Hong, Feng
Seidman, Andrew
Fornier, Monica
Xiao, Wei-Lie
Kennelly, Edward J.
Wesa, Kathleen
Cassileth, Barrie R.
Cunningham-Rundles, Susanna
Publication Title: 
Brain Research

Research supports the effectiveness of acupuncture for conditions such as chronic low back and knee pain. In a five-patient pilot study the modality also improved the symptoms of chemotherapy-induced neuropathic pain. Using an established rat model of paclitaxel-induced peripheral neuropathy, we evaluated the effect of electroacupuncture (EA) on paclitaxel-induced hyperalgesia and allodynia that has not been studied in an animal model.

Author(s): 
Meng, Xianze
Zhang, Yu
Li, Aihui
Xin, Jiajia
Lao, Lixing
Ren, Ke
Berman, Brian M.
Tan, Ming
Zhang, Rui-Xin
Publication Title: 
Annals of oncology: official journal of the European Society for Medical Oncology / ESMO

BACKGROUND: This study aimed to evaluate traditional Chinese medicine (TCM) in improving quality of life (QOL), reducing chemotoxicity and modulating immune function in patients undergoing chemotherapy. PATIENTS AND METHODS: Patients with ovarian cancer were randomized to receive either TCM or placebo in addition to standard chemotherapy.

Author(s): 
Chan, K. K. L.
Yao, T. J.
Jones, B.
Zhao, J. F.
Ma, F. K.
Leung, C. Y.
Lau, S. K.
Yip, M. W.
Ngan, H. Y. S.
Publication Title: 
Experimental & Molecular Medicine

Triptolide, a compound extracted from the traditional Chinese medicine preparation of Tripterygium wilfordii Hook F., has been reported to have anti-inflammatory and anti-cancer activities. However, its effect on ovarian cancer invasion is unknown. We observed that MMP7 and MMP19 expression increased in ovarian cancer tissue. Triptolide treatment inhibited the migration and invasion of ovarian cancer cells SKOV3 and A2780 at the concentration of 15 nM.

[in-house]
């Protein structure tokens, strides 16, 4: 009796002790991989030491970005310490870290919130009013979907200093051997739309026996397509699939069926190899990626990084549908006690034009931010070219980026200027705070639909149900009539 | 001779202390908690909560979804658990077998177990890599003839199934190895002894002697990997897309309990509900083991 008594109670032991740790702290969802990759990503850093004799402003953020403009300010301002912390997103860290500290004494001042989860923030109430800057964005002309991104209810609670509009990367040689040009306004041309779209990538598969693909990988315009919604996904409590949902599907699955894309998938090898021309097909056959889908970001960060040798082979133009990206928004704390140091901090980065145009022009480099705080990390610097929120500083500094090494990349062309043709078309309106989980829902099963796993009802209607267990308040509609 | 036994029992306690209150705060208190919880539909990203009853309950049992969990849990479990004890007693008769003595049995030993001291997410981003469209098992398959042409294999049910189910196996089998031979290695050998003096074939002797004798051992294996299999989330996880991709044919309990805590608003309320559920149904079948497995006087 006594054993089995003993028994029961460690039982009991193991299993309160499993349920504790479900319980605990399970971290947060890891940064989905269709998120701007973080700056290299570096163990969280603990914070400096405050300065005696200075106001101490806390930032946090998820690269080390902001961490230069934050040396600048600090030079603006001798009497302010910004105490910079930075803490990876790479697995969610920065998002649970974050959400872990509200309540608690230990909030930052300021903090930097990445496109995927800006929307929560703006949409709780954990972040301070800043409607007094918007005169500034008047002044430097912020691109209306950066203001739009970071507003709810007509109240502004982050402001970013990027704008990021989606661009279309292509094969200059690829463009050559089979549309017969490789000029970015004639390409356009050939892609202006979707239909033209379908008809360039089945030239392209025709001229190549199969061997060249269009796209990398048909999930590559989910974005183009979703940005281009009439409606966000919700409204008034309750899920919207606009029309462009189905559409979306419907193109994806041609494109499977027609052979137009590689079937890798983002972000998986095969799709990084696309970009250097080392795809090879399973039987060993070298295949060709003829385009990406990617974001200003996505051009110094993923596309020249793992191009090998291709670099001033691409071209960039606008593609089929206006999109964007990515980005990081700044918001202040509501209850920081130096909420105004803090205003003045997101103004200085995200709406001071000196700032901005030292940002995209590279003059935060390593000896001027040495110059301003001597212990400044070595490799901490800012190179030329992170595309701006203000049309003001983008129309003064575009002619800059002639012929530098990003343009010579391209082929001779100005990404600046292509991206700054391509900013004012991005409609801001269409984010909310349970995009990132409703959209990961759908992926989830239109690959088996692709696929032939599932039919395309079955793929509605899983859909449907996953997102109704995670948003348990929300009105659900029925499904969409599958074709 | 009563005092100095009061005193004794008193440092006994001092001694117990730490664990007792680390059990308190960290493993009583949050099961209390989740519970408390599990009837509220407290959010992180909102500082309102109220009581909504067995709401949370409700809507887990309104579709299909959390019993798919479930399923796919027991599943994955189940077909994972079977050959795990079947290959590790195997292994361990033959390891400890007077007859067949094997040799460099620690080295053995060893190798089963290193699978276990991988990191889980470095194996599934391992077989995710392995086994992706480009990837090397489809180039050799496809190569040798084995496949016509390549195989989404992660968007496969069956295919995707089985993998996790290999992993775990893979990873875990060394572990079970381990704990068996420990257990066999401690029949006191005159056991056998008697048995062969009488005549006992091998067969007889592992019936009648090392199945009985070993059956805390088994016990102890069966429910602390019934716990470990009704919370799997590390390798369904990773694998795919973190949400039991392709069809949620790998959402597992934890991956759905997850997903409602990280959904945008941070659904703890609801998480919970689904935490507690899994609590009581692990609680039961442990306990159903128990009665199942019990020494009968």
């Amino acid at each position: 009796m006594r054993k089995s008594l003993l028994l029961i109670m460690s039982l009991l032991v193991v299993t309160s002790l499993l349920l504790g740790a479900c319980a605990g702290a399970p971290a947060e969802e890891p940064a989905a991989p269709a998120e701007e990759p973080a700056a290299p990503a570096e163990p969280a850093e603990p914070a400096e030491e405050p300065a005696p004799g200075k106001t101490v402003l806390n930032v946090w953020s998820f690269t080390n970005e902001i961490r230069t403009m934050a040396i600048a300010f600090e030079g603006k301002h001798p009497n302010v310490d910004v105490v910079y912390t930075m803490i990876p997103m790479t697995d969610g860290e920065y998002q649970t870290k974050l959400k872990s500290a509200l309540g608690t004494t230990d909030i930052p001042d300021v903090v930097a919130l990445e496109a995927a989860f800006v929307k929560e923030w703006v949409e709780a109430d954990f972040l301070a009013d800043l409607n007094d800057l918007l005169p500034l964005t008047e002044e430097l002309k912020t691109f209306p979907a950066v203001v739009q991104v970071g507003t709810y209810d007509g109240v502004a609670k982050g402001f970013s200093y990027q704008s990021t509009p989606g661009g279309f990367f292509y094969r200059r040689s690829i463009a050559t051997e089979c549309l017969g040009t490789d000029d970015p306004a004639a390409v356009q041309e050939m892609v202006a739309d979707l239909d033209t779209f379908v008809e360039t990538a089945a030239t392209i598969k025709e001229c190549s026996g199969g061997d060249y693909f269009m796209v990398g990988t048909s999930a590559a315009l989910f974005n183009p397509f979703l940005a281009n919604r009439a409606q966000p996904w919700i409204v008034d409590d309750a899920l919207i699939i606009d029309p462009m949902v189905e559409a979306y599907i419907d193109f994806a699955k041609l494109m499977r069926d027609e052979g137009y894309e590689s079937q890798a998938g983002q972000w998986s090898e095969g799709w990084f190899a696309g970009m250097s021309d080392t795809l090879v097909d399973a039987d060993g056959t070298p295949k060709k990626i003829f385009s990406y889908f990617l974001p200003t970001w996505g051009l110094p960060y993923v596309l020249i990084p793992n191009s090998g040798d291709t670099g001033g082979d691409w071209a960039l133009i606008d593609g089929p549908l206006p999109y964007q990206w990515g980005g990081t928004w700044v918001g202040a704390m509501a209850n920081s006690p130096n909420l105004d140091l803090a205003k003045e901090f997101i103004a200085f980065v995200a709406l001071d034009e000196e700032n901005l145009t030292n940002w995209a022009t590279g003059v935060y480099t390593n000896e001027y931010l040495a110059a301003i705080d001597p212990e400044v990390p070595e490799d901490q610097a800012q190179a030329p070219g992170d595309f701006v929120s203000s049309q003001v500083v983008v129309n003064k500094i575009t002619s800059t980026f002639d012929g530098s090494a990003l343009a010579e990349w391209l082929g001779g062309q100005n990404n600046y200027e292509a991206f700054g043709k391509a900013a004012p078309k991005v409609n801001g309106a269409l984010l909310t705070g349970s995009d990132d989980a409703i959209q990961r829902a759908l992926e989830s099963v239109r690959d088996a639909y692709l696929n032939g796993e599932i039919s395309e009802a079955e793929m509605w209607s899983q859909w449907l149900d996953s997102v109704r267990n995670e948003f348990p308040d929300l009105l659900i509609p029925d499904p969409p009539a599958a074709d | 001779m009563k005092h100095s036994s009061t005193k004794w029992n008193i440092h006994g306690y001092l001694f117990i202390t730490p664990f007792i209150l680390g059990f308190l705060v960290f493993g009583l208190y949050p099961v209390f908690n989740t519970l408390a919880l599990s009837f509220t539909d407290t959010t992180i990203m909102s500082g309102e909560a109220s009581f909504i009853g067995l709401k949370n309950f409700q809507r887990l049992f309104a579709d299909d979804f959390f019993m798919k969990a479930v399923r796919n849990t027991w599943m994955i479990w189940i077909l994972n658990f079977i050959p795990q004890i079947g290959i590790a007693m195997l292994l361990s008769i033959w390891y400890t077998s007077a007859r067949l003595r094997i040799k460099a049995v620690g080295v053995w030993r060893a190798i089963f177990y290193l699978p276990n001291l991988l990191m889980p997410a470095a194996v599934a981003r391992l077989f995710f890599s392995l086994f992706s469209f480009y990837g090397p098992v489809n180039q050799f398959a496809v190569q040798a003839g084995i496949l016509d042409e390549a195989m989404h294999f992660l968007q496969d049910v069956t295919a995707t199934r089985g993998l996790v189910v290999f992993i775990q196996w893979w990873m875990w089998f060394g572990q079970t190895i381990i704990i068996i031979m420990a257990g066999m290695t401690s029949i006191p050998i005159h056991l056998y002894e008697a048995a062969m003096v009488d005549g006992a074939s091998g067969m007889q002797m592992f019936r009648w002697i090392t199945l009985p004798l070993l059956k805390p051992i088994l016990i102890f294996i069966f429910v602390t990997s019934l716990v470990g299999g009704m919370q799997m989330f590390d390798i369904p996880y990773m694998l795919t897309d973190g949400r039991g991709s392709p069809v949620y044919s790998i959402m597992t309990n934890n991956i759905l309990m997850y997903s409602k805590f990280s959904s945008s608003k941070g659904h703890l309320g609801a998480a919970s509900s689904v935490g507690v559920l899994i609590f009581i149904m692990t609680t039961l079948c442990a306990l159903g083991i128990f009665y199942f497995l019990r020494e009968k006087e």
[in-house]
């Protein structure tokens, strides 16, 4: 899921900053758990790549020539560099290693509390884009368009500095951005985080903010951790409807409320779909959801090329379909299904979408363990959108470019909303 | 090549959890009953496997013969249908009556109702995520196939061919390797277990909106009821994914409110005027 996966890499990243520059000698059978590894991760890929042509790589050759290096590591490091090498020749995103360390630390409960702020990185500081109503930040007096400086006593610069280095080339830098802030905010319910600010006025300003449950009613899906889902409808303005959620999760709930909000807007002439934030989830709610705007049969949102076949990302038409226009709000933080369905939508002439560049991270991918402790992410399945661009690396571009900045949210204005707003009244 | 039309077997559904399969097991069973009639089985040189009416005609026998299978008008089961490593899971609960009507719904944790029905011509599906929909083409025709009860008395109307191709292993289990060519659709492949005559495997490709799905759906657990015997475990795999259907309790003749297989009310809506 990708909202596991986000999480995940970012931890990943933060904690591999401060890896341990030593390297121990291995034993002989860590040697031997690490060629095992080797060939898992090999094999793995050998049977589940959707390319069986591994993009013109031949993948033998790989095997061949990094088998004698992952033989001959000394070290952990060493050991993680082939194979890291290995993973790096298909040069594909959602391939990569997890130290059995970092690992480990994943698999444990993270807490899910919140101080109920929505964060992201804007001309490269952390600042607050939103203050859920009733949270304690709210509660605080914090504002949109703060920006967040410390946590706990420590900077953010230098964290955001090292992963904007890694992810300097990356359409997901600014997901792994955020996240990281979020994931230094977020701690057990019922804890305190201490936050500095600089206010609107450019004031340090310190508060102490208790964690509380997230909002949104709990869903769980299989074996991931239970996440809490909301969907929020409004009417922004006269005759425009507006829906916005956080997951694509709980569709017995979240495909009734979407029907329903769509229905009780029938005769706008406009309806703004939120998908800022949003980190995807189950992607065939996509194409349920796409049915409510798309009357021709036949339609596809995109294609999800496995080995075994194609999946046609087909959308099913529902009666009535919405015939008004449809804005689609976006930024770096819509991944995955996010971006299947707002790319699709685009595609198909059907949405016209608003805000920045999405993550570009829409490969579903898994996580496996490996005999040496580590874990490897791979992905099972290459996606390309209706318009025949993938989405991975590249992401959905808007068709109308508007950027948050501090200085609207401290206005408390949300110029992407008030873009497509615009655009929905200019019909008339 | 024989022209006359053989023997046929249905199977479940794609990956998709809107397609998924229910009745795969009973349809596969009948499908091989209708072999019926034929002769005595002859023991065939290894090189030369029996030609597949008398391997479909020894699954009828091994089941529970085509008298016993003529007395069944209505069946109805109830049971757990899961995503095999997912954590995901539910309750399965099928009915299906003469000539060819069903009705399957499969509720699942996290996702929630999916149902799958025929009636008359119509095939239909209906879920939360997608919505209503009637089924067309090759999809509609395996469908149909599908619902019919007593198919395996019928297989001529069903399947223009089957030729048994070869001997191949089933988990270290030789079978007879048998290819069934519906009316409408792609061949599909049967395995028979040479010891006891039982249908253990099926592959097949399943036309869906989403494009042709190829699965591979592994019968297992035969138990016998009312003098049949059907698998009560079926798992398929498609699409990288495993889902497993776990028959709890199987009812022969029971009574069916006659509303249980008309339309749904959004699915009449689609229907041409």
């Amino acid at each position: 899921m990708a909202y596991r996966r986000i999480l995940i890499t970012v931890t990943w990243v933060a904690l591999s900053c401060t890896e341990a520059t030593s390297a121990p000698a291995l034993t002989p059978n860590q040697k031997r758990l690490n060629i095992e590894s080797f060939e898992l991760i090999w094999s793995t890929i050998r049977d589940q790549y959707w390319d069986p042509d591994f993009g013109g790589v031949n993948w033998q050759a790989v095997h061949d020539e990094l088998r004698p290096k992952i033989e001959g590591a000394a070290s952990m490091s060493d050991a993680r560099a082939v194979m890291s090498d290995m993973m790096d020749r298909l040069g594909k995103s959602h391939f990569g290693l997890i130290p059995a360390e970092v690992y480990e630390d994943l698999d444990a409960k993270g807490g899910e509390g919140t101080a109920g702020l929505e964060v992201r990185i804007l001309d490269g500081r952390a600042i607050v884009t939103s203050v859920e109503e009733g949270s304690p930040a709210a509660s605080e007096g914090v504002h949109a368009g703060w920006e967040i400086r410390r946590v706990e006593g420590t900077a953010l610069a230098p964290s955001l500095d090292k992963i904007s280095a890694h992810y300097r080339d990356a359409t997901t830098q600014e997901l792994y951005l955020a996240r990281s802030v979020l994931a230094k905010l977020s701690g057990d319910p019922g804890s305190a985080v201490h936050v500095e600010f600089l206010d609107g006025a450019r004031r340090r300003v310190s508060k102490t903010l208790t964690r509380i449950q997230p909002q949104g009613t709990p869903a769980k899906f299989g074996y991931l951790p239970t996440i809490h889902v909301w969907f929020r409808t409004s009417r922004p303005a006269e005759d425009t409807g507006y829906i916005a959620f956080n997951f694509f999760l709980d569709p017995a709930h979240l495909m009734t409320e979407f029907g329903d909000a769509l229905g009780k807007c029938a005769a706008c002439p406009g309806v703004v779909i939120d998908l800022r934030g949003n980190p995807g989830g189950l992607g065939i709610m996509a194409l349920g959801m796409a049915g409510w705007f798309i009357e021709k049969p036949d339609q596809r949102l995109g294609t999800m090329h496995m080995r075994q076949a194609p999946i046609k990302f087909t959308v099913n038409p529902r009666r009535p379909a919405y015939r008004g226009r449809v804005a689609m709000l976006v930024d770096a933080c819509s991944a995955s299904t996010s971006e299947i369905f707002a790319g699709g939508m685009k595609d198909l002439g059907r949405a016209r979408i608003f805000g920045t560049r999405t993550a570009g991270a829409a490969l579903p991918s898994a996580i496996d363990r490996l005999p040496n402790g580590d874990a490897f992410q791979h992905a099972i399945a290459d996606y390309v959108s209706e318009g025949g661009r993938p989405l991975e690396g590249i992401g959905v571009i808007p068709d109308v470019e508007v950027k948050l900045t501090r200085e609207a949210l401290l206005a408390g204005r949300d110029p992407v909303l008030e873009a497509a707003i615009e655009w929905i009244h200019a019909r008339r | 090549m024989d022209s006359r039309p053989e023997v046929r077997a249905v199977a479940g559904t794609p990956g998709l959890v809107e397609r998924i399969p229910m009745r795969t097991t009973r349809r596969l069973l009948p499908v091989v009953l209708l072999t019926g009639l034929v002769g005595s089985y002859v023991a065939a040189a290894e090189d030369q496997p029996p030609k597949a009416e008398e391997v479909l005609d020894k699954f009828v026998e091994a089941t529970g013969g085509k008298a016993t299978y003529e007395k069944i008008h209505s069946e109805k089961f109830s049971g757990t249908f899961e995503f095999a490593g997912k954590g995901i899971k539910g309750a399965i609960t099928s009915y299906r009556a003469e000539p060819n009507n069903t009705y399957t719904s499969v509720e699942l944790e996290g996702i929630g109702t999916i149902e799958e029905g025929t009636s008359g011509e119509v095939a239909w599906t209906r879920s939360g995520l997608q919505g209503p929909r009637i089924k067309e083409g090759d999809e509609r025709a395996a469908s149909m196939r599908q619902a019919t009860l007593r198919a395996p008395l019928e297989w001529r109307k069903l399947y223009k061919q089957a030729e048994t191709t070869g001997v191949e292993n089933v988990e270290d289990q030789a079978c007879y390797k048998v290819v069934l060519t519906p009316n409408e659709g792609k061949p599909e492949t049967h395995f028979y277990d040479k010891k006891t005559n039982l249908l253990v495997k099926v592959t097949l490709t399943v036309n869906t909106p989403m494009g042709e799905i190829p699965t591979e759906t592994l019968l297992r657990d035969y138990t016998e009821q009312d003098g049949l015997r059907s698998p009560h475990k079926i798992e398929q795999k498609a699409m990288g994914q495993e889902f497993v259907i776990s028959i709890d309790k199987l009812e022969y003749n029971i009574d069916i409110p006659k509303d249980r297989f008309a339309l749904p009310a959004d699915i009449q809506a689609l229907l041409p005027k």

Author(s): 
Zhao, Hongxi
Yang, Zhifu
Wang, Xiaohong
Zhang, Xianzhi
Wang, Meng
Wang, Yukun
Mei, Qibing
Wang, Zhipeng
Publication Title: 
Cancer Chemotherapy and Pharmacology

PURPOSE: Chemoneuropathy remains a painful, burdensome complication of cancer treatment for patients receiving a range of chemotherapeutics, yet the cause and persistence of this condition are not fully documented. This study was designed to quantify the longevity of and contributions to neuropathy following treatment with the plant alkaloids paclitaxel and vincristine.

Author(s): 
Boyette-Davis, Jessica A.
Cata, Juan P.
Driver, Larry C.
Novy, Diane M.
Bruel, Brian M.
Mooring, Deidre L.
Wendelschafer-Crabb, Gwen
Kennedy, William R.
Dougherty, Patrick M.
Publication Title: 
Neurosciences (Riyadh, Saudi Arabia)

OBJECTIVE: To investigate the possible protective effect of coenzyme Q10 (CQ10) on neuropathy in rats. METHODS: Experiments were conducted in the Department of Pharmacology, Faculty of Medicine, Hacettepe University, Ankara, Turkey between January and March 2012. Forty rats were divided into 4 groups: group 1 (control), group 2 (paclitaxel), group 3 (control + CQ10), and group 4 (paclitaxel + CQ10). Group 2 and 4 rats received paclitaxel (2 mg/kg, intraperitoneally, on days 0, 2, 4, 6).

Author(s): 
Celebi, Nalan
Cil, Hemra
Cil, Onur
Canbay, Ozgur
Onur, Rustu
Aypar, Ulku